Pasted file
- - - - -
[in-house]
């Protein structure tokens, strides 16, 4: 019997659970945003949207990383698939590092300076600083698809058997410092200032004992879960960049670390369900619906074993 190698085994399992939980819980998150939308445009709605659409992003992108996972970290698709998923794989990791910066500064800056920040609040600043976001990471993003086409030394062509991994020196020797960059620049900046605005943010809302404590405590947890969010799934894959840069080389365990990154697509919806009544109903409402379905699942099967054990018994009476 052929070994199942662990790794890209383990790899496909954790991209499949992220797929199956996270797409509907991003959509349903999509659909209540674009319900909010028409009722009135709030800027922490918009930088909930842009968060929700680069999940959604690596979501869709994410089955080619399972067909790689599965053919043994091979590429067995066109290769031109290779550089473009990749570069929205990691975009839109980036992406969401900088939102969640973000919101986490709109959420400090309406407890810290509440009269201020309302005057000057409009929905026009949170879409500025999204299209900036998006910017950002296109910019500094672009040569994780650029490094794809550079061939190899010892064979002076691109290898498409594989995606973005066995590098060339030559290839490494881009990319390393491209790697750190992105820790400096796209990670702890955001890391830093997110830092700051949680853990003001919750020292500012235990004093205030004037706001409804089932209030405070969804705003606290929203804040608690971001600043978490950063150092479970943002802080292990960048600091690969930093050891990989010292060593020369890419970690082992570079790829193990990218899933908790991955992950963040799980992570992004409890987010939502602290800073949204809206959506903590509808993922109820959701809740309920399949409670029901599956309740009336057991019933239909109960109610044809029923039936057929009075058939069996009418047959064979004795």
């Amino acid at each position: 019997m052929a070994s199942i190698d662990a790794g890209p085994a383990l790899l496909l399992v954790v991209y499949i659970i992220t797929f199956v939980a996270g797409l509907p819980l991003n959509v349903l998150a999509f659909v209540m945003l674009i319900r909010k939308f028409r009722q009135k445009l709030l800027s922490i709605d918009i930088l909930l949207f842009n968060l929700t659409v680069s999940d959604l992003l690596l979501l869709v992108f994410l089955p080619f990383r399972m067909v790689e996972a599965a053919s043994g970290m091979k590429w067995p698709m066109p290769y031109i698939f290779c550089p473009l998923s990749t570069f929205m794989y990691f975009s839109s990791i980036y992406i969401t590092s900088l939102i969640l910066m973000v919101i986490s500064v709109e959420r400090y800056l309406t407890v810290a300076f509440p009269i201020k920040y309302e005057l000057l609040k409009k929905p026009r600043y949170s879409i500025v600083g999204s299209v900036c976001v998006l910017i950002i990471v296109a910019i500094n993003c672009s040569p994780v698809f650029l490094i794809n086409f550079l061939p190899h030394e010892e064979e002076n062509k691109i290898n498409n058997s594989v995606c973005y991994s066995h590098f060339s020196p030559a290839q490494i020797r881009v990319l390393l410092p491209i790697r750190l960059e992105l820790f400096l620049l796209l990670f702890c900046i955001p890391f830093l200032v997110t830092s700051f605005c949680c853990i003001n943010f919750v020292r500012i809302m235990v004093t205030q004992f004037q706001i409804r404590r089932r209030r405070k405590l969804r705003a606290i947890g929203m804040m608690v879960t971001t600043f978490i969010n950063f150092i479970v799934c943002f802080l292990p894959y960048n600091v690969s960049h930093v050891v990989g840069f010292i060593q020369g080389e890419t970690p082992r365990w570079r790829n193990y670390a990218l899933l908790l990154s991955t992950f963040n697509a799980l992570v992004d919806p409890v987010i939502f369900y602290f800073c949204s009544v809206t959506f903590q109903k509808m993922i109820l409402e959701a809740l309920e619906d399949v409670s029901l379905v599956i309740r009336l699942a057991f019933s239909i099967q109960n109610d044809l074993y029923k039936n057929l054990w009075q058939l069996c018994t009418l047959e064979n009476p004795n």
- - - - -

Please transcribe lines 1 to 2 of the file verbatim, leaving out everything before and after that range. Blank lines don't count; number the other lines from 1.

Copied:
[in-house]
């Protein structure tokens, strides 16, 4: 019997659970945003949207990383698939590092300076600083698809058997410092200032004992879960960049670390369900619906074993 190698085994399992939980819980998150939308445009709605659409992003992108996972970290698709998923794989990791910066500064800056920040609040600043976001990471993003086409030394062509991994020196020797960059620049900046605005943010809302404590405590947890969010799934894959840069080389365990990154697509919806009544109903409402379905699942099967054990018994009476 052929070994199942662990790794890209383990790899496909954790991209499949992220797929199956996270797409509907991003959509349903999509659909209540674009319900909010028409009722009135709030800027922490918009930088909930842009968060929700680069999940959604690596979501869709994410089955080619399972067909790689599965053919043994091979590429067995066109290769031109290779550089473009990749570069929205990691975009839109980036992406969401900088939102969640973000919101986490709109959420400090309406407890810290509440009269201020309302005057000057409009929905026009949170879409500025999204299209900036998006910017950002296109910019500094672009040569994780650029490094794809550079061939190899010892064979002076691109290898498409594989995606973005066995590098060339030559290839490494881009990319390393491209790697750190992105820790400096796209990670702890955001890391830093997110830092700051949680853990003001919750020292500012235990004093205030004037706001409804089932209030405070969804705003606290929203804040608690971001600043978490950063150092479970943002802080292990960048600091690969930093050891990989010292060593020369890419970690082992570079790829193990990218899933908790991955992950963040799980992570992004409890987010939502602290800073949204809206959506903590509808993922109820959701809740309920399949409670029901599956309740009336057991019933239909109960109610044809029923039936057929009075058939069996009418047959064979004795």